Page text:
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As I Was Saying is a forum for a variety of perspectives to foster faith-related conversations among our readers with the goal of mutual learning, even in disagreement. Apart from articles written by editorial staff, these perspectives do not necessarily reflect the views of The Banner.

January 12 is coming. You won’t find that day marked on our liturgical calendars. It’s not a civic holiday of any sort here in North America. I don’t have a significant personal or family event tied to that day. But I am aware that January 12 is coming.

Last winter, a couple of British newspapers ran articles on a Strava (a social network for athletes) study that identified January 12 as “Quitters Day.” It seems that January 12 is the most frequent day on which people give up on their New Year’s resolutions for better physical health. A simple online search about New Year’s resolutions brings up multiple articles indicating that more than half of all resolutions have been broken by the beginning of February. Our resolve to change ourselves doesn’t have a great track record.

That realization is no great surprise for those of us rooted in a Reformed tradition. After all, one of our primary discipleship tools reminds us that apart from God’s intervention, we are completely unable to do any good (Heidelberg Catechism, Lord’s Day 2 and 3).

Admittedly, setting New Year’s resolutions is not one of the typical spiritual disciplines. The day itself simply marks the beginning of another trip around the sun. Culturally, we’ve turned the day into a festive, indulgent day of celebration. It feels a bit like Fat Tuesday at the culmination of Carnival and Mardi Gras just before the beginning of Lent: Indulge today; repent tomorrow.

But New Year’s also traffics in acts of remembering and anticipating. From Top 10 countdowns to singing “Auld Lang Syne” to catching up with old friends, New Year’s has become a season of remembering. At the same time, we mark January 1 as a season of new beginnings, through which we anticipate how our lives could be different, even better, than they have been.

In this way, our New Year’s cultural rhythms of remembering and anticipating mimic our liturgical cadences of recognizing what God has already done and watching for what God will yet do. It’s within these liturgically familiar waters of remembering and anticipating that making New Year’s resolutions have become an annual spiritual discipline for me, albeit with a twist.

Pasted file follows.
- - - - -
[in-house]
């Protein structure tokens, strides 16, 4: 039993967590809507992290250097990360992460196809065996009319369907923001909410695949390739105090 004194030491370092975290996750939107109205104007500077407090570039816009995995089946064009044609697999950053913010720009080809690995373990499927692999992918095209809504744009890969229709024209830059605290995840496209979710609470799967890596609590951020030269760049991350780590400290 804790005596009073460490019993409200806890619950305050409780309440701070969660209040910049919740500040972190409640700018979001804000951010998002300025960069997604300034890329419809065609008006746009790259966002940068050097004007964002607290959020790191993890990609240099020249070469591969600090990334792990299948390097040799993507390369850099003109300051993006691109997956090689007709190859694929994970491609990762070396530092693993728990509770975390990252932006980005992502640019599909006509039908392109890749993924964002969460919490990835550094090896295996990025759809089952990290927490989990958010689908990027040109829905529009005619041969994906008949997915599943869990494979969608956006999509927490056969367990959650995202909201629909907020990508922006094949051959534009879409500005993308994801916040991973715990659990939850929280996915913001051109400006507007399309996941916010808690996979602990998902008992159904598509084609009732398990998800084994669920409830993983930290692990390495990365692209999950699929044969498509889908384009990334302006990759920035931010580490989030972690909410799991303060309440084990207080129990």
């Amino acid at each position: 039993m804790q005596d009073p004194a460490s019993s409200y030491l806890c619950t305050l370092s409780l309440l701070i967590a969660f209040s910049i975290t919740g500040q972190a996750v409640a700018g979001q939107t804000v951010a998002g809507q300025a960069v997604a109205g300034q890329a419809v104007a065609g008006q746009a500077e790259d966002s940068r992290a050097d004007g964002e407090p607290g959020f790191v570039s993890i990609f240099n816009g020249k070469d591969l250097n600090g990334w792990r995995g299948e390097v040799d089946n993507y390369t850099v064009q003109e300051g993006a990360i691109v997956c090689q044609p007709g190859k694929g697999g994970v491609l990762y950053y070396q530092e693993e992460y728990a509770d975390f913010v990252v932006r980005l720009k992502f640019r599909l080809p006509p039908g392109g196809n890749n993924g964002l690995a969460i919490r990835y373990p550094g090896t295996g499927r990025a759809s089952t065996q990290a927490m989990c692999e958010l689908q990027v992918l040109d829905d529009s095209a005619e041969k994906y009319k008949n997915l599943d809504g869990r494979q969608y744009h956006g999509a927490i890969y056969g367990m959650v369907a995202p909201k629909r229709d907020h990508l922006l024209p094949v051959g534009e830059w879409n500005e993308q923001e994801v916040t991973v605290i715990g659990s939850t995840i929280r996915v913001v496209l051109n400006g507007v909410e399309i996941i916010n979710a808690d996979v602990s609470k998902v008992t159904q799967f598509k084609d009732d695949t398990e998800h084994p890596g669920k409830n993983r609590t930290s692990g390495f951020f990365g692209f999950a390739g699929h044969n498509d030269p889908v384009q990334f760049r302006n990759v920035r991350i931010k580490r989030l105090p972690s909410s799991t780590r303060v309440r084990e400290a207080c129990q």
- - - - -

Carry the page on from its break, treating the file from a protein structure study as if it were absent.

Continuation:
Rather than focusing on how I am going to make all sorts of improvements to my life, this discipline has reoriented me within the story of God’s unfolding grace and the Spirit’s ongoing work of sanctification. The practice of remembering God’s faithfulness in the past year has led to a growth in gratitude within me. The discipline of wondering how the Spirit might more fully conform me to the image of Jesus Christ has led to a greater sense of wonder and a deeper hope. Together, this annual practice of setting New Year’s resolutions has taught me that my sins and failings, even those that come before January 12, will not be the end of me. In Jesus Christ and through the Spirit, God is more faithful than I have yet to imagine.

Over the past few years, I’ve been learning to embrace the prayer in Psalm 139 as the foundation for my New Year’s resolutions. “Search me, God, and know my heart; test me and know my anxious thoughts. See if there is any offensive way in me, and lead me in the way everlasting” (Ps. 139:23-24). It’s not a magical prayer that suddenly empowers my efforts and willpower so that I can keep my resolutions longer. Instead this prayer helps me to remember that I am not the expert on my life; and that my life only makes sense, and will only get better, as I join the Spirit in anticipating what God might still want to do within me. The reality of celebrating New Year’s is that I have not arrived.

When it comes down to it, some of my New Year’s resolutions will sound familiar: lose weight, read more books, be more attentive to my kids. But the discipline involved in setting these priorities—knowing full well that I will fall short—has been a process of learning and relearning to submit my past and future to the only one who is capable of making me whole and holy. So, bring on January 12. Because even if I fall down on keeping my resolutions, I am confident that the One who began a good work in me will be faithful to complete it in the day of Christ Jesus (Phil. 1:6).

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